top of page
  • Writer's pictureAC

Tech Development In Autonomous Weapon Systems

Updated: Oct 21, 2019

| A + T |

Technological development has become a relentless race. In the competition to lead the emerging technology race and the futuristic warfare battleground, artificial intelligence (AI) is rapidly becoming the center of global power play. As seen across many nations, the development in autonomous weapons system (AWS) is progressing rapidly, and this increase in the weaponization of artificial intelligence seems to have become a highly destabilizing development. It brings complex security challenges for not only each nation’s decision makers but also for the future of the humanity.

The reality today is that artificial intelligence is leading us toward a new algorithmic warfare battlefield that has no boundaries or borders, may or may not have humans involved, and will be impossible to understand and perhaps control across the human ecosystem in Cyberspace, Geospace and Space (CGS). As a result, the very idea of the weaponization of artificial intelligence, where a weapon system that once activated across CGS, can select and engage human and non-human targets without further intervention by a human designer or operator, is generating concern.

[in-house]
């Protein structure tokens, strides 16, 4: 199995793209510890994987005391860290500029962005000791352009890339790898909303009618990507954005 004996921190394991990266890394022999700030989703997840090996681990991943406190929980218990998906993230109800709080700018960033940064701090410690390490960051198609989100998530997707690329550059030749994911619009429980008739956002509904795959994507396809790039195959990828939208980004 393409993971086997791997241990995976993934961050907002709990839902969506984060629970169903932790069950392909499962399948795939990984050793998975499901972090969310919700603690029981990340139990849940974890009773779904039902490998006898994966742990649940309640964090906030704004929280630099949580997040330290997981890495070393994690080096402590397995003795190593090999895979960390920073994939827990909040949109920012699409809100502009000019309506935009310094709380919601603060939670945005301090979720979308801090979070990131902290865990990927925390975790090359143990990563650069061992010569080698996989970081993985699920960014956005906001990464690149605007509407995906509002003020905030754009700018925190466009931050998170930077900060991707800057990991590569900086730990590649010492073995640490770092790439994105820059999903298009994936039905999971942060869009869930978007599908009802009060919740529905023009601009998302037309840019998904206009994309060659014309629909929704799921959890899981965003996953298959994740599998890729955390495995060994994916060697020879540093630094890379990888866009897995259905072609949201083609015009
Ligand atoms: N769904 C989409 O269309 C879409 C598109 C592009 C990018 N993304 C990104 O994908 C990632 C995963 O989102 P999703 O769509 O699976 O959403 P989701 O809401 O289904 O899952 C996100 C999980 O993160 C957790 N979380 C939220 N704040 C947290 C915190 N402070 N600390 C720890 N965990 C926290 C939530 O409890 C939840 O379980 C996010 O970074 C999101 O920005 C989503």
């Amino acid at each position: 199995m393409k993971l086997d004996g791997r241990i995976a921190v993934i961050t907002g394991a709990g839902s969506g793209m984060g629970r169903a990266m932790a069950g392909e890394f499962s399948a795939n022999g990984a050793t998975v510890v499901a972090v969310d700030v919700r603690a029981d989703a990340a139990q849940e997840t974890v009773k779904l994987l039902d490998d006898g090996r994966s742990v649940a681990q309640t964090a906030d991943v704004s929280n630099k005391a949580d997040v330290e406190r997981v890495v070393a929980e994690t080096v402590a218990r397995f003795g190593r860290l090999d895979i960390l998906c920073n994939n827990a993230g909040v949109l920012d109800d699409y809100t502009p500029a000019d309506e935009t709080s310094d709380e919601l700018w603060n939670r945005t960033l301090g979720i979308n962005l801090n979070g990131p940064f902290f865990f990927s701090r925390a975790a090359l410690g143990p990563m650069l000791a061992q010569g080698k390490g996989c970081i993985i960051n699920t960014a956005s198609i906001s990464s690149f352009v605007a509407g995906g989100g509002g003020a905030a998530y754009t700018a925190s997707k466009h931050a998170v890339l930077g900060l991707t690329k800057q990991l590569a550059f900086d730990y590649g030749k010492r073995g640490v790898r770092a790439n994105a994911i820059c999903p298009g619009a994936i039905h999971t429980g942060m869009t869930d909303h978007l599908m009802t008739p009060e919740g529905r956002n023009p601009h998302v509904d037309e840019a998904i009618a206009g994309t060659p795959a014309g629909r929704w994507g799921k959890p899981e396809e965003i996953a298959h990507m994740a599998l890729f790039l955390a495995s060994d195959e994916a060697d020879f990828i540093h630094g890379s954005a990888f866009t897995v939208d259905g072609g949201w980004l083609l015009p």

The thought of any intelligent machine or machine intelligence to have the ability to perform any projected warfare task without any human involvement and intervention, using only the interaction of its embedded sensors, computer programming and algorithms in the human environment and ecosystem is becoming certainty which cannot be ignored.


As AI machine learning and deep learning evolves further and moves from concept to commercialization, the rapid acceleration in computing power, memory, big data and high-speed communication is not only creating innovation, investment and application frenzy, but is also intensifying the quest for AI chips. This ongoing swift process and development indicate that artificial intelligence is on its way to revolutionizing warfare and that nations are undoubtedly going to continue to develop the automated weapons system that AI could make possible.

When nations independently and cooperatively accelerate their efforts to gain competitive advantage in science and technology, the further weaponization of AI is unavoidable. Consequently, there is a need to visualize what would an algorithmic war of tomorrow look like, because building autonomous weapons systems is one aspect but using them in algorithmic warfare with other nations and against other humans is another.

Reports are now emerging of complex algorithmic systems supporting more and more aspects of war-fighting across CGS, the truth is that the commoditization of AI is a reality now. As seen in cyberspace, automated warfare (cyberwarfare) has already begun where anyone and everyone is a target.